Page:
• FIG. 10 illustrates a case in which the virtual CPU #4 (212) allocated to the physical CPU #3 (412) is to be deleted, and the upper half of FIG. 10 illustrates a pre-deletion state and the lower half illustrates a post-deletion state.
  • The allocation ratios of the virtual CPUs #1 and #3 allocated to the physical CPU # 1 are 40% and 20%, respectively. The allocation ratios of the virtual CPUs #4 and #2 allocated to the physical CPU #3 are 20% and 40%, respectively. The physical CPU #2 is in a sleep state.
  • Deleting the virtual CPU #2 of the physical CPU #3 here leaves only the virtual CPU #4 whose allocation ratio is 20% to the physical CPU #3. The virtual CPU-physical CPU allocation table 341A is searched for a physical CPU that can be allocated the virtual CPU #4 whose allocation ratio is 20%. A value determined by adding the allocation ratio of the virtual CPU #4, 20%, to the total allocation ratio of the virtual CPUs allocated to the physical CPU #1, 60%, is 80%, which is less than the given threshold 90%. The virtual CPU #4 can therefore be reallocated to the physical CPU #1. This embodiment uses a threshold for changing the operating clock frequency as a threshold for judging whether or not the sum of virtual CPU allocation ratios 3413 is too large, but those two thresholds may be set independently of each other.
  • The virtualization software 300 reallocates the virtual CPU #4 of the physical CPU #3 to the physical CPU #1, and then puts the physical CPU #3 to which no virtual CPUs remain allocated into a sleep state.
  • As described above, when a virtual CPU is deleted, physical CPUs are sequentially checked to search for physical CPU that is operating in a normal state and that is allocated virtual CPUs whose allocation ratios combined are such that the result of adding this combined allocation ratio to the total allocation ratio of virtual CPUs left to the physical CPU that has been allocated the deleted virtual CPU is smaller than a given threshold. When the sum of the virtual CPU allocation ratios of two physical CPUs is smaller than a given threshold, virtual CPUs that have been allocated to one of the physical CPUs are reallocated to the other physical CPU. A physical CPU to which no virtual CPUs are allocated is thus created and is put into a sleep state, and hence the power consumption of the physical computer 400 can be reduced.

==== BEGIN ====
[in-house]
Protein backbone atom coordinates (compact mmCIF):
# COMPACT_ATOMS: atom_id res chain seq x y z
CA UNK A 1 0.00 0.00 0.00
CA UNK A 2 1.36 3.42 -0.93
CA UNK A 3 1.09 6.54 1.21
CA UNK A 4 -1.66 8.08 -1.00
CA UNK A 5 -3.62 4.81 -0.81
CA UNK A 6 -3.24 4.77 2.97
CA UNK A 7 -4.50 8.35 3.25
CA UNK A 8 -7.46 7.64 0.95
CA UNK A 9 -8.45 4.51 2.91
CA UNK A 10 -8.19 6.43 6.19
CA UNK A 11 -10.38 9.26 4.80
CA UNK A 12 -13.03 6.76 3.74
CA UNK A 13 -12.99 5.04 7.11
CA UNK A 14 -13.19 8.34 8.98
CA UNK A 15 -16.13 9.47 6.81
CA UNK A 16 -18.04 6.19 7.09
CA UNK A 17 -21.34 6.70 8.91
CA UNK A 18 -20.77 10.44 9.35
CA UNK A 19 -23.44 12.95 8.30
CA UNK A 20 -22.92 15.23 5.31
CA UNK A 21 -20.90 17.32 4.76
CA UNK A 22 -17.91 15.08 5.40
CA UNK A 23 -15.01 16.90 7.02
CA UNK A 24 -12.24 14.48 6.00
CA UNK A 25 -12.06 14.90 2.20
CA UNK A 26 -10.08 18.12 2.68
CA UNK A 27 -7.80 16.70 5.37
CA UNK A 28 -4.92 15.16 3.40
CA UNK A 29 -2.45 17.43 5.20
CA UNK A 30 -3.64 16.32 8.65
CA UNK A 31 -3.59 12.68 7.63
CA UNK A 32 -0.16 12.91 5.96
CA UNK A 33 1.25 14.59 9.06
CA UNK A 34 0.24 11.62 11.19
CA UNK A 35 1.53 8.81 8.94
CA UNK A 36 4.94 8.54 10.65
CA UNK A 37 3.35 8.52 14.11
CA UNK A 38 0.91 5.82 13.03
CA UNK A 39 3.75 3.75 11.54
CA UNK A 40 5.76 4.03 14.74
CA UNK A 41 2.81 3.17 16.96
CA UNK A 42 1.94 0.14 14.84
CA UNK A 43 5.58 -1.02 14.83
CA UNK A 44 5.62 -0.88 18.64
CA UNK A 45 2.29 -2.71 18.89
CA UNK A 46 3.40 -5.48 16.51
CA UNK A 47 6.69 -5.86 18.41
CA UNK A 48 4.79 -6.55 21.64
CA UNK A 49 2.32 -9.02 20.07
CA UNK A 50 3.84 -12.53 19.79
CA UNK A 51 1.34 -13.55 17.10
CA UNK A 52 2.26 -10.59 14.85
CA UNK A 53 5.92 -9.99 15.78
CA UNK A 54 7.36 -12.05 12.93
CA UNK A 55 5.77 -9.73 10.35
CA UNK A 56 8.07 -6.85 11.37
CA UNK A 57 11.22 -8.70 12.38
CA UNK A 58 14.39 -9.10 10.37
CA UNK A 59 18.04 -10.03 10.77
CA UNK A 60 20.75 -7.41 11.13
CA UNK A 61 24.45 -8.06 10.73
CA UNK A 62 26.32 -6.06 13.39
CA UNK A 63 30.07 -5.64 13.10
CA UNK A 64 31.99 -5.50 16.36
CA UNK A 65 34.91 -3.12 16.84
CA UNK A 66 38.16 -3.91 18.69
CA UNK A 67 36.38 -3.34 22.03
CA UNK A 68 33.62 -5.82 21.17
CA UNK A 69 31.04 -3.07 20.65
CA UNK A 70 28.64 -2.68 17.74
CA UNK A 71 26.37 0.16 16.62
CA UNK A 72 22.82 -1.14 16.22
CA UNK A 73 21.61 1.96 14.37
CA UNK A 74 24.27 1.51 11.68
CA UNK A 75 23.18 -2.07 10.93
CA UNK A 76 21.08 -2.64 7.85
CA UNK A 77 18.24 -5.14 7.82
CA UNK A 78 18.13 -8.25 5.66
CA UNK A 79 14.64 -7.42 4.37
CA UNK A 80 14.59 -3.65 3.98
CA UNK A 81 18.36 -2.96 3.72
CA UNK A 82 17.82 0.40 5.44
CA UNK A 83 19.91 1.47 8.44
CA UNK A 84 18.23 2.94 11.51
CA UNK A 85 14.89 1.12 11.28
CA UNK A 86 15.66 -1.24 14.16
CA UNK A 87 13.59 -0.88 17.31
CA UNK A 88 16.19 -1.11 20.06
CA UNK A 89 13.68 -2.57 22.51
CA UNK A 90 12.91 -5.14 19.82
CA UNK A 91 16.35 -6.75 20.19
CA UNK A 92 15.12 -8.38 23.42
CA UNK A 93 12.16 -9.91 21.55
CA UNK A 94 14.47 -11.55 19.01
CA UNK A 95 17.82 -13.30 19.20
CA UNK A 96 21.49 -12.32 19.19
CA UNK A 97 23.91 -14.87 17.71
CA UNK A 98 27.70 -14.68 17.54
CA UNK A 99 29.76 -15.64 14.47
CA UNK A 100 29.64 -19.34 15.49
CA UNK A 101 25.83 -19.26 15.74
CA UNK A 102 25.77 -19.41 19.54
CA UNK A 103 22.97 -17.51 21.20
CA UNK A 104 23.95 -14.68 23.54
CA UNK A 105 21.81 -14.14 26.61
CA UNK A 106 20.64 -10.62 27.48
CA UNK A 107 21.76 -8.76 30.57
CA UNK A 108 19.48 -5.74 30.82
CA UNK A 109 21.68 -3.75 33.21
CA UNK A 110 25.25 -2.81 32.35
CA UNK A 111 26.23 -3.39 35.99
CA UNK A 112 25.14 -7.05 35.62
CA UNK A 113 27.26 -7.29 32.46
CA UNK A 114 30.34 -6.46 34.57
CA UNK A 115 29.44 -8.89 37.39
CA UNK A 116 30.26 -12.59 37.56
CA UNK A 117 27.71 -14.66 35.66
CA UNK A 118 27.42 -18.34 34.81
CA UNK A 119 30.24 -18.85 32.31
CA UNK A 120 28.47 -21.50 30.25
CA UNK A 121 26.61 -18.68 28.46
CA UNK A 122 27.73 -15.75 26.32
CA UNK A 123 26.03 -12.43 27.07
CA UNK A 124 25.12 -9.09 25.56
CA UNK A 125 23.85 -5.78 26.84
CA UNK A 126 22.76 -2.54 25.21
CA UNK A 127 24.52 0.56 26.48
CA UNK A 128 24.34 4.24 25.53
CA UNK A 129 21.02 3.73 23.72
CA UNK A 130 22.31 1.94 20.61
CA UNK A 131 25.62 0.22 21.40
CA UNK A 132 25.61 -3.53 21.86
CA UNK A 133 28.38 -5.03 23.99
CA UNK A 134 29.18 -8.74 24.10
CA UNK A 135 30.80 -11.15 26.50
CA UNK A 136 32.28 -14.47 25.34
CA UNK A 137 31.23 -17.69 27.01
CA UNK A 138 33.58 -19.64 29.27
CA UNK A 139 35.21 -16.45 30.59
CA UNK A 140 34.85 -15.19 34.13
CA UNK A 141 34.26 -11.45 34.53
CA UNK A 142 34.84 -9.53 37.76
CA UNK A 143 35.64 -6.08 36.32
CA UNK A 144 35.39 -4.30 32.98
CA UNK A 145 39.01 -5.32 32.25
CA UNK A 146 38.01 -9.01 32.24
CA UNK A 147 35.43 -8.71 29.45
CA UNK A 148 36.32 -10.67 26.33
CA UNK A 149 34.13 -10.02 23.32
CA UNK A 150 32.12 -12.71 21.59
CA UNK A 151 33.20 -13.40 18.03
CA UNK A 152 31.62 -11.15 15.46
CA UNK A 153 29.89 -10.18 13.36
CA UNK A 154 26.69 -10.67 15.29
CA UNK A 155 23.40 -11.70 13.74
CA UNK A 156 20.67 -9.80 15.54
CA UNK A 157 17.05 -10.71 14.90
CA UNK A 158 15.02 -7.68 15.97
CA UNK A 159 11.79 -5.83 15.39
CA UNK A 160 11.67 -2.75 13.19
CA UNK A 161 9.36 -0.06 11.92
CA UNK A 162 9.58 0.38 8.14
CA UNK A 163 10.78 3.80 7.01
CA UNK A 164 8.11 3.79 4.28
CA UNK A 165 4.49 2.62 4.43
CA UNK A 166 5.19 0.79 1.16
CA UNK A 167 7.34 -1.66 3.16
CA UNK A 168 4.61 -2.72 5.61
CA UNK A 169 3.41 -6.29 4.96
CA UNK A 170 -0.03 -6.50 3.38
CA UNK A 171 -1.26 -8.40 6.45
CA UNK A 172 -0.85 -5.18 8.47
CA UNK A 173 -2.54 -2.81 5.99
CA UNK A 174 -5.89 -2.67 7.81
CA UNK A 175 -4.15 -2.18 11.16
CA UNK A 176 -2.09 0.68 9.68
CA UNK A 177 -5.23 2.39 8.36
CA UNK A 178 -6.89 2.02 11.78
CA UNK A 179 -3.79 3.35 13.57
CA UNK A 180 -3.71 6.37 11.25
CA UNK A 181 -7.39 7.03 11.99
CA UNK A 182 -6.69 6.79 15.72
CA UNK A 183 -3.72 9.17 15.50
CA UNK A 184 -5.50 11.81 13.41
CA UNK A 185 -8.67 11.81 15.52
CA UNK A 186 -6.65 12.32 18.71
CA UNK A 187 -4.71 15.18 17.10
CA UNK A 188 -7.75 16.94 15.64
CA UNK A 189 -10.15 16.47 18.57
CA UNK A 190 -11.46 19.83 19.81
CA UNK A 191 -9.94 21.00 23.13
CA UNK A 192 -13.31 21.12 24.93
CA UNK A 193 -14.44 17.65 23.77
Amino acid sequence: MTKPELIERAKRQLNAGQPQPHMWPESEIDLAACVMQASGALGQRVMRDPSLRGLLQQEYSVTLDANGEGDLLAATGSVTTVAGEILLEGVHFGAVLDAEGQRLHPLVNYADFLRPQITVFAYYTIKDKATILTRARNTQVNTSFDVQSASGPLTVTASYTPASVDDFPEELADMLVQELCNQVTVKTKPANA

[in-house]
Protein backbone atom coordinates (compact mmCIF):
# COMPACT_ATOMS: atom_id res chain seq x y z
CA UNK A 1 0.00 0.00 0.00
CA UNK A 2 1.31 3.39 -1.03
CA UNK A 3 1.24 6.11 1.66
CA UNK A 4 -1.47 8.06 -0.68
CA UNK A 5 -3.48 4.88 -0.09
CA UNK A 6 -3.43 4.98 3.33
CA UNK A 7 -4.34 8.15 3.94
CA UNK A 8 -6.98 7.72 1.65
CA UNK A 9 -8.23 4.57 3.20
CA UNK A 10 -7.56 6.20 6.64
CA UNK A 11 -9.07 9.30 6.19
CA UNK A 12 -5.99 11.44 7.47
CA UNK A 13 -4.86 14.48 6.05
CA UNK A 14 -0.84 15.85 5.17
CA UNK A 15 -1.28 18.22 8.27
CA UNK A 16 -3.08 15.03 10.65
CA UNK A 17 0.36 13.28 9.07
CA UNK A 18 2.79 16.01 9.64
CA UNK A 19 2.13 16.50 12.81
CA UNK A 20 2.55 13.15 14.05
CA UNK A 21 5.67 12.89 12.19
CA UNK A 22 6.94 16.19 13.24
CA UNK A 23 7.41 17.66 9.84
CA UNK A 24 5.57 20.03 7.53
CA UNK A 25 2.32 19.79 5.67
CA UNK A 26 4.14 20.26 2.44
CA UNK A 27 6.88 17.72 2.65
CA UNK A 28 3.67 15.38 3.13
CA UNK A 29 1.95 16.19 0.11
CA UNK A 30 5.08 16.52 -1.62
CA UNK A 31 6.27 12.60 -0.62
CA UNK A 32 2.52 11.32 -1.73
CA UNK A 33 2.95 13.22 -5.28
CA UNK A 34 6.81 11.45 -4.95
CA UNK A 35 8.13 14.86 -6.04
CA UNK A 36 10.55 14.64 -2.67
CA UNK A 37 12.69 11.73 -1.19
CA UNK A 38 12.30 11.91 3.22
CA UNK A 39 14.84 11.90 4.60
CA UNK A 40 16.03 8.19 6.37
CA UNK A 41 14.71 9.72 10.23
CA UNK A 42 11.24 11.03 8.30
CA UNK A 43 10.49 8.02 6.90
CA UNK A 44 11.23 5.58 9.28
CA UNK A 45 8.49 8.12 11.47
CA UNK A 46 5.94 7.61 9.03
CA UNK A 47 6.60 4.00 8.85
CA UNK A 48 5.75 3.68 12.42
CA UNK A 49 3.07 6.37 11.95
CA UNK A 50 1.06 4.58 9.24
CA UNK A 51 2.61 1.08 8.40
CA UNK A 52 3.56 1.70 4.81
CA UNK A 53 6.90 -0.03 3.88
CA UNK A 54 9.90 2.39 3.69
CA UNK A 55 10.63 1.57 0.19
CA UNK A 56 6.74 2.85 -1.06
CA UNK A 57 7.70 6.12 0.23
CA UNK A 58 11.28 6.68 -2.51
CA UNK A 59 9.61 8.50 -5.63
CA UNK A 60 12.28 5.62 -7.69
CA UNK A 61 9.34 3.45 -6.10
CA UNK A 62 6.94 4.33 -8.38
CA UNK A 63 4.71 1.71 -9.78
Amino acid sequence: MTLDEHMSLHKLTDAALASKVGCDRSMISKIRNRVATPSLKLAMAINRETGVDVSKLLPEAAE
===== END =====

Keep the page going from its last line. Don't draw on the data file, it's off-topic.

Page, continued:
• Further, when there is a change in allocation of virtual CPUs to physical CPUs, the operating clock frequency of a physical CPU is raised or lowered according to the sum of the allocation ratios of virtual CPUs that are allocated to the physical CPU. The power consumption of the physical computer 400 can therefore be minimized.
  • The second embodiment illustrates an example in which the virtualization software 300 changes allocation of virtual CPUs to physical CPUs upon reception of virtual CPU deletion instruction, but Steps S12 to S33 of FIG. 9 may be executed when a virtual CPU is created or in the course of monitoring the virtual CPU allocation of each physical CPU at regular intervals.
  • While it is the operating clock frequency of the physical CPUs 410 to 412 that is changed in the example described above, the clock/power control units 4104 of the physical CPUs 410 to 412 may be instructed to change the voltage. For example, when the operating clock frequency is to be lowered, the clock/power control units 4104 may be instructed to lower a voltage to be supplied to the processor cores 4101 and 4102 as well. The operating clock frequency and the supply voltage can be changed by well-known methods.
  • Third Embodiment
  • FIG. 11 is a flow chart illustrating an example of virtual CPU deleting processing that is executed by virtualization software according to a third embodiment of this invention. FIG. 11 is a partially modified version of the flow chart of FIG. 9 illustrating the virtual CPU deleting processing that is executed by the virtualization software 300 according to the second embodiment. The rest is the same as in the second embodiment.
  • The flow chart of FIG. 11 is obtained by inserting an additional step, Step S40, between Steps S32 and S33 of the flow chart of FIG. 9. Step S40 is a step of changing the operating clock frequency of the physical CPUs 410 to 412.